Neal Ghant’s powerful interpretation of Martin Luther King, Jr. is balanced brilliantly with the spellbinding performance of Cynthia D. Barker’s Camae. Throughout the exchanges with King, she adds extra energy and more than a little hilarity in the motel room during her first day of a new job. Both have their own mission dramatically revealed as the audience witnesses the tour de force of a journey along a preordained path.

Playwright Katori Hall presents Dr. King as a man no different than others. “The scars of his humanity,” he explains, “are what makes his achievements all the more remarkable. It lets us off the hook to deify him. There is greatness in all of us. We can carry on his dream.’

The Mountaintop is more than a masterful blending of acting, direction and production. It takes the bloodstained baton of the unfinished struggle for justice, dropping it on the battleground. We are free to embrace it and make it our own if we dare assume the risk.

Through February 12. . (678) 226.6222 

Sunday, January 8, 2017


By Doc Lawrence

ATLANTA-I saw him perform twice, both times just before he took off like a Rocket 88. On one fine day before his show in Atlanta’s Fabulous Fox Theatre, I actually met Elvis in the lobby of the regal Georgian Terrace Hotel as he was talking to the most beautiful girl I ever saw. Very approachable and friendly, Elvis asked me my name and introduced me to his friend, Carole Joyner, who I later learned was part of the duo that composed a mega-hit, “Young Love.”

When I heard his sing “Mystery Train,” and “Baby Let’s Play House,” I proudly admit that I lost my innocence. Paul McCartney, John Lennon and Bob Dylan pretty much said that Elvis had this same effect on them.  I still believe that Elvis, Johnny Cash, Carl Perkins, Hank Williams and Merle Haggard came in on a spaceship, did their duty magnificently, and returned to their home in a faraway paradise.

My image of Elvis is frozen into those moments just before fame and fortune: A supremely gifted young man blessed with Hollywood good looks who, on stage, electrified an audience. It was totally unimportant that some thought he was too sexy. I wanted him to be wilder and more uncontrolled.
Elvis at the Fabulous Fox

Elvis was a music man. His early recordings on Sun Records have, in my opinion, no genuine counterpart. The songs are real, rugged and raw and oh, so Southern.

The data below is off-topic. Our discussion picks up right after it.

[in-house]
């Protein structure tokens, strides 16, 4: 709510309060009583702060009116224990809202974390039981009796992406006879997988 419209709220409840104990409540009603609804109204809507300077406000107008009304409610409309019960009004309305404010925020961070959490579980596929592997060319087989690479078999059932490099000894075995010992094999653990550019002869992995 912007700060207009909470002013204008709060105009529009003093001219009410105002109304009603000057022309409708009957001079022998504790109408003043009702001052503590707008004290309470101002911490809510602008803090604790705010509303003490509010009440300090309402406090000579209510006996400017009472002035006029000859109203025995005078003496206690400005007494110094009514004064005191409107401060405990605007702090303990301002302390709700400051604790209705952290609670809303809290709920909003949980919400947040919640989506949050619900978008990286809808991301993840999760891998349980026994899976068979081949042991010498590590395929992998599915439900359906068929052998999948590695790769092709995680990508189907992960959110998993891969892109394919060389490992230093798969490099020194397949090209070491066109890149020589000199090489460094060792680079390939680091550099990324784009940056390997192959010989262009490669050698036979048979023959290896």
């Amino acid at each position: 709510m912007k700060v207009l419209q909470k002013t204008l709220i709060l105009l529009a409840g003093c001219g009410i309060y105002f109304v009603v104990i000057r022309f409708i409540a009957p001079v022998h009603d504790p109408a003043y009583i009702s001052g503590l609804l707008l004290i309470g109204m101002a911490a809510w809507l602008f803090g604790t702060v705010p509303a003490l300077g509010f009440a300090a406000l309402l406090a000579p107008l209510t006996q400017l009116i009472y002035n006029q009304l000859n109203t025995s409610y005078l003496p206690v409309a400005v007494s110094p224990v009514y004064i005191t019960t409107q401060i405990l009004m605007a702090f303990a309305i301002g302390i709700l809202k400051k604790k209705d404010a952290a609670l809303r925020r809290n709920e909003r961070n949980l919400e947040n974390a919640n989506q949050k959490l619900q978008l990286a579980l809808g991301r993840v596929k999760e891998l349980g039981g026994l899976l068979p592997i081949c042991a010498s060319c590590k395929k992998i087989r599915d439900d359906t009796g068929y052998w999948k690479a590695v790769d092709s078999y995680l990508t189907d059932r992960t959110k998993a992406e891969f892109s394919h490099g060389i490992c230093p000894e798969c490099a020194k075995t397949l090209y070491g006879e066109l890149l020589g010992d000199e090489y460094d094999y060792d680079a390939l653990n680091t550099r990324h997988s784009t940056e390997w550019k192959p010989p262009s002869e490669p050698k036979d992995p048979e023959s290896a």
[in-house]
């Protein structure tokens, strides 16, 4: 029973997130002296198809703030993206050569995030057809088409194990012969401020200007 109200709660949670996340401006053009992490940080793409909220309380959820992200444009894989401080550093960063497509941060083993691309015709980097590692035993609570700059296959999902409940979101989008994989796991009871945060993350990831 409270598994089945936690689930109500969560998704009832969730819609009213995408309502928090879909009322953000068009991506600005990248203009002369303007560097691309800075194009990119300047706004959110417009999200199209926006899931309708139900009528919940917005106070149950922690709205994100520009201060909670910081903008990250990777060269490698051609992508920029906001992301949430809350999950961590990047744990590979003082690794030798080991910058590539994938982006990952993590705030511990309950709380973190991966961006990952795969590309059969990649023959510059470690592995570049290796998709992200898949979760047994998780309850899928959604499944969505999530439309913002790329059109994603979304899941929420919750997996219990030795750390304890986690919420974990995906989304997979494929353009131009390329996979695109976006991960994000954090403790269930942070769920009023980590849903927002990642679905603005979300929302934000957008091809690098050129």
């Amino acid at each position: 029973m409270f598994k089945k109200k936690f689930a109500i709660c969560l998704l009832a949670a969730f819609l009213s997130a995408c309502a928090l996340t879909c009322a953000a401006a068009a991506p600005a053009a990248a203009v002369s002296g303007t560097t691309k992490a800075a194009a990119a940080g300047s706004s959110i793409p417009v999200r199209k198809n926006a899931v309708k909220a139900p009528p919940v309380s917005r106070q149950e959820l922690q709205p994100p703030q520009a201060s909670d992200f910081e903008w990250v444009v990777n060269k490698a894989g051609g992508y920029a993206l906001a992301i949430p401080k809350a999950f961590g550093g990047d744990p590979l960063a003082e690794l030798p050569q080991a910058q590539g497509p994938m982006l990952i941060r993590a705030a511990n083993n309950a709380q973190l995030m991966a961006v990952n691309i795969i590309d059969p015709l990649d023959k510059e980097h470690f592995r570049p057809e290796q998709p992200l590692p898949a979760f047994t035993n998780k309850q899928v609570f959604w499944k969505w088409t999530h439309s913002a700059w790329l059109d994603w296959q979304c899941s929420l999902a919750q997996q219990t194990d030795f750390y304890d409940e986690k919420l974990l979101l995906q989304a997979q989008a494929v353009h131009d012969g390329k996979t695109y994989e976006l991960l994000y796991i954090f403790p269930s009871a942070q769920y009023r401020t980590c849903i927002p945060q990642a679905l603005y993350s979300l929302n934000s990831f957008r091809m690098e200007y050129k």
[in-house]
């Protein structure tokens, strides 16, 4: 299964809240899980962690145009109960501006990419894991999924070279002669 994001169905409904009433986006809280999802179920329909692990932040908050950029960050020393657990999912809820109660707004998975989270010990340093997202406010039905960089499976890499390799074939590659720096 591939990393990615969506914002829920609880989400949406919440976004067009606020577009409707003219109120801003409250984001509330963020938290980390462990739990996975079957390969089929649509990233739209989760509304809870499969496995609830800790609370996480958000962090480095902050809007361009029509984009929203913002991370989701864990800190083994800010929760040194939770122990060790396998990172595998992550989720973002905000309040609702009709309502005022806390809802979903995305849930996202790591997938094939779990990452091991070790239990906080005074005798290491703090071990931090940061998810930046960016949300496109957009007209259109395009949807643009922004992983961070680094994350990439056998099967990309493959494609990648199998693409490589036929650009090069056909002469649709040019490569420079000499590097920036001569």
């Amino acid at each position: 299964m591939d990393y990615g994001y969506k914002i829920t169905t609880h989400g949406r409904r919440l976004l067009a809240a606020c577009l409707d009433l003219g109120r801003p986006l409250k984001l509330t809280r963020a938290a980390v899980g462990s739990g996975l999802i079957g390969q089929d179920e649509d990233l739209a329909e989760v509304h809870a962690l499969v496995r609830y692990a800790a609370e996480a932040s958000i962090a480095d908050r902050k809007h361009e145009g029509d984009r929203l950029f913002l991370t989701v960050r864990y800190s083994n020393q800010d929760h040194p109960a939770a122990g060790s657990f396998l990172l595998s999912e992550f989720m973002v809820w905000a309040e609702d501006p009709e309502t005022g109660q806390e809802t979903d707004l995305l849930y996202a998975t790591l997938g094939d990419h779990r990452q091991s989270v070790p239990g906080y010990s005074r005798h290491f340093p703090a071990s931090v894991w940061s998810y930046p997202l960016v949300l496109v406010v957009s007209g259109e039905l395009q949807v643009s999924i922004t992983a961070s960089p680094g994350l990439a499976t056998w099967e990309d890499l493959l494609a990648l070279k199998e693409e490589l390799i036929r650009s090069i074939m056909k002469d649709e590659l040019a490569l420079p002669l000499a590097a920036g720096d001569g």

Along with millions of fans, I understood then and now the power of rock and roll. For those baby days of unbridled joy, I feel a debt to Elvis. He didn’t invent rock, but he sure brought in into my Atlanta home before I could drive a car, join the army or vote.

Happy Birthday to the King.

Thursday, January 5, 2017


By Doc Lawrence

Bill Oberst, Jr. as Lewis Grizzard

STONE MOUNTAIN, GA-The grand Southern humor writer would be 70. After his death in 1994, few newspapers have humor columns. The exception would be the splendid Miami Herald with Carl Hiassen and Dave Barry. For a few years, we had Georgia’s homegrown Lewis Grizzard, who had readers and live audiences howling with laughter as he told good stories, pausing occasionally to stick a hairpin in a bloated politician. Lewis was irreverent, loaded with one-liners, a worthy descendant of Southern humorists like Brother Dave Gardner.

Bill Oberst, Jr., the distinguished Hollywood actor, has taken the role of Lewis Grizzard to the live stage for two decades with performances throughout the country and here at the Fabulous Fox Theatre and Art Station, the cultural treasure in
Historic Stone Mountain Village. The South Carolina native reprises his stage performance as Lewis, “In His Own Words,” on January 21, 22 and 23 at Art Station.

Lewis Grizzard literally took fried green tomatoes to another level after the hit movie of the same name, declaring in a column that the best tasting version was served at Blue Willow Inn in Social Circle, Georgia. Almost instantly, the number of diners expanded exponentially. Ever provocative, he advised his audience to avoid eating barbecue in North Carolina, described Clemson as Auburn with a lake and tormented the wonderful girls of Alabama with stories about beehive hairdos.

Bill Oberst’s portrayal conveys Grizzard’s deep loyalty to the University of Georgia, Lewis’ alma mater, the Atlanta Braves and most things Southern. For those who relocated to Atlanta and gratuitously complained that things were better in cities they hailed from, particularly Chicago, he advised, “Delta is ready when you are.”

Lewis often said that “there is no such thing as being too Southern,” and that the only way Coca-Cola could be improved is to “put rum or bourbon in it.” One of Lewis top tales was Sherman’s unsuccessful attempt to remove a Confederate soldier positioned high up on Stone Mountain.

 Bill Oberst, Jr. will take you back to those halcyon days when we opened the newspaper at first light to the column that made us laugh, often at ourselves.

Humor is in the DNA of Southern daughters and sons. Lewis will help cure those winter blues. Count on it.

For tickets, contact Art Station at; (770) 469.1105